“Glad to meet you, Tottenhots,” said the Scarecrow solemnly. “But you mustn’t expect us to play with you all night, for we’ve traveled all day and some of us are tired.”

“And we never gamble,” added the Patchwork Girl. “It’s against the Law.”




Apr 042012

Guitarist Extraordinaire

Django Rheinhardt

I flat-out love the music that Django created, whether in collaboration with Stéphane Grappelli, other configurations or just solo.  His music just makes me happy and the more I listen to his music, the more amazed I am by him.

The thing is, when he was about eighteen, there was a fire in the caravan he was living in and his left hand and right leg were severely burnt.  I mean SEVERELY burnt.  Yet with the two fingers he could use, he raced up and down the guitar fretboard creating wonderful lead lines to jazz standards and his own compositions.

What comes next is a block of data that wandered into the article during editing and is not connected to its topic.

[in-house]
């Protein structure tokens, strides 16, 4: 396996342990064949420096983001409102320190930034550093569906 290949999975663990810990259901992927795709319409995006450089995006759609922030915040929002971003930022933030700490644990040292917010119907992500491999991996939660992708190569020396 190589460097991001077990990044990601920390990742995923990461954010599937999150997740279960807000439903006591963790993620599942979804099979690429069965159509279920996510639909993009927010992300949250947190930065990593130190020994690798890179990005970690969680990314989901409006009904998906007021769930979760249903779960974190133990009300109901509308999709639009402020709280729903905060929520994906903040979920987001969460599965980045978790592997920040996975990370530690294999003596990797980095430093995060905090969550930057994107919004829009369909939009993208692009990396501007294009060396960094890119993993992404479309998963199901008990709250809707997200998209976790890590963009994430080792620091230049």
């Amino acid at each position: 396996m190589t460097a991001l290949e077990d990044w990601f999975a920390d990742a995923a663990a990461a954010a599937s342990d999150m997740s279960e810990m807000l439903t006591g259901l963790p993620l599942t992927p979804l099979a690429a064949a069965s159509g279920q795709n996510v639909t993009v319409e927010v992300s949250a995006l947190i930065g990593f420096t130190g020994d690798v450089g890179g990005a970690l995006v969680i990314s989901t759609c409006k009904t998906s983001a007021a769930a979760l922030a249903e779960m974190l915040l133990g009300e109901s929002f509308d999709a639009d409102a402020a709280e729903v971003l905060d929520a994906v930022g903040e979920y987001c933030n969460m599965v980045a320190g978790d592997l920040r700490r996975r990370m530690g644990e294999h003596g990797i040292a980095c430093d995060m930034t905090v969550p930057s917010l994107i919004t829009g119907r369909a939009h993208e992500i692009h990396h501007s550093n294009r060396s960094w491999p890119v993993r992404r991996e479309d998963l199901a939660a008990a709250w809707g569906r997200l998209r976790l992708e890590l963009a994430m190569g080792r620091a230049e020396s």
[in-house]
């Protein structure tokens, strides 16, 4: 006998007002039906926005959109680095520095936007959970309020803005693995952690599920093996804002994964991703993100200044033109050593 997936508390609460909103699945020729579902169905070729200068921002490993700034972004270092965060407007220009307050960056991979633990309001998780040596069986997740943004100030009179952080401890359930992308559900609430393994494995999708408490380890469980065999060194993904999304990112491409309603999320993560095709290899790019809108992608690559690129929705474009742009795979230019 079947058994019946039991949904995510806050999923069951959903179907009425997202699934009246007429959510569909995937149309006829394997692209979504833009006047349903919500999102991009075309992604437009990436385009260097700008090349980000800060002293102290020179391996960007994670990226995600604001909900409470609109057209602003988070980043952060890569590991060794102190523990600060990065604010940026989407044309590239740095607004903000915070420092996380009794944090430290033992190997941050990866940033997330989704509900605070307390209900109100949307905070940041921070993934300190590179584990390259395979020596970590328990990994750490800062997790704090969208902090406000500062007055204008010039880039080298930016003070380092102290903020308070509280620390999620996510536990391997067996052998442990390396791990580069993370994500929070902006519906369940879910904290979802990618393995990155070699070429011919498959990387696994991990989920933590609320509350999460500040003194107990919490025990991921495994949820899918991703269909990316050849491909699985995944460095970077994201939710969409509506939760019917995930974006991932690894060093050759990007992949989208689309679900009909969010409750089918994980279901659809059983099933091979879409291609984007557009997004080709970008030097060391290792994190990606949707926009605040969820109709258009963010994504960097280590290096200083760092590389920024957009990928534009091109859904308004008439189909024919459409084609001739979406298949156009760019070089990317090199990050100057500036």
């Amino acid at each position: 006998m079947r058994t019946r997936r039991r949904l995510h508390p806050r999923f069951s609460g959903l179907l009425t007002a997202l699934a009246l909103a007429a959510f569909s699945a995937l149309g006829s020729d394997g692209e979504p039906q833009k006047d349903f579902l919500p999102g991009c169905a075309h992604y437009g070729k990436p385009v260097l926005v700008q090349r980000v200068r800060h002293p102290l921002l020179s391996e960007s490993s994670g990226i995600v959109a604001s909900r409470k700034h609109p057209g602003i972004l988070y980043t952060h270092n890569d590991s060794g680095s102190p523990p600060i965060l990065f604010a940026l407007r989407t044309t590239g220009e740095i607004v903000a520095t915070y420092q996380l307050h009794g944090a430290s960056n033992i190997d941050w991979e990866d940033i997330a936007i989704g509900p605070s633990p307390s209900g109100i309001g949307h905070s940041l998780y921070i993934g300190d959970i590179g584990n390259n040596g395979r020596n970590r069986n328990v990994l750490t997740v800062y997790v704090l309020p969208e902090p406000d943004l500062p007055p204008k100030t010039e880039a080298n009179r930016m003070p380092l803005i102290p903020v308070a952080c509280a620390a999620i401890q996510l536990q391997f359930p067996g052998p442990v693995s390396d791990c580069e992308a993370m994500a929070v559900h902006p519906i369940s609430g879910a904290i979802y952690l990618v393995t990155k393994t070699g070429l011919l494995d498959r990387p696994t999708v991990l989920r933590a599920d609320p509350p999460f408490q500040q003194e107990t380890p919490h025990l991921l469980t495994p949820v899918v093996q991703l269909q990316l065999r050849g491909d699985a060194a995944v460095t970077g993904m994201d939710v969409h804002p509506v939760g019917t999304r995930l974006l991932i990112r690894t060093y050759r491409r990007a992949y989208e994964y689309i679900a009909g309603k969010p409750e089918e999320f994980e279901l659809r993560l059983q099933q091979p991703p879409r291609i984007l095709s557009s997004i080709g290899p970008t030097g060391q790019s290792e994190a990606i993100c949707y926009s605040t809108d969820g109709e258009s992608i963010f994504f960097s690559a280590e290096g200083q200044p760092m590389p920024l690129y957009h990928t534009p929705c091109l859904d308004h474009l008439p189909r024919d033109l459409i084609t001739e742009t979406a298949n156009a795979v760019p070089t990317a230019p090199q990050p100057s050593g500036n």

For me, the original Quintette du Hot Club de France, created in the early ’30’s, is my favorite Django era: Django, his brother Joseph, and Roger Chaput on acoustic guitars, Louis Vola on stand-up  bass, Stéphane Grappelli on violin.  No drums but very percussive effects from Joseph and Roger’s rhythm guitars.

Because he was a gypsy (Roma) and the fact jazz was banned, his situation in France under Nazi occupation was very precarious, but he was allowed to continue to play because of a Luftwaffe official who loved jazz and admired his playing.  The strange roll of the dice — thank goodness he survived when so many Roma (and others, of course) did not.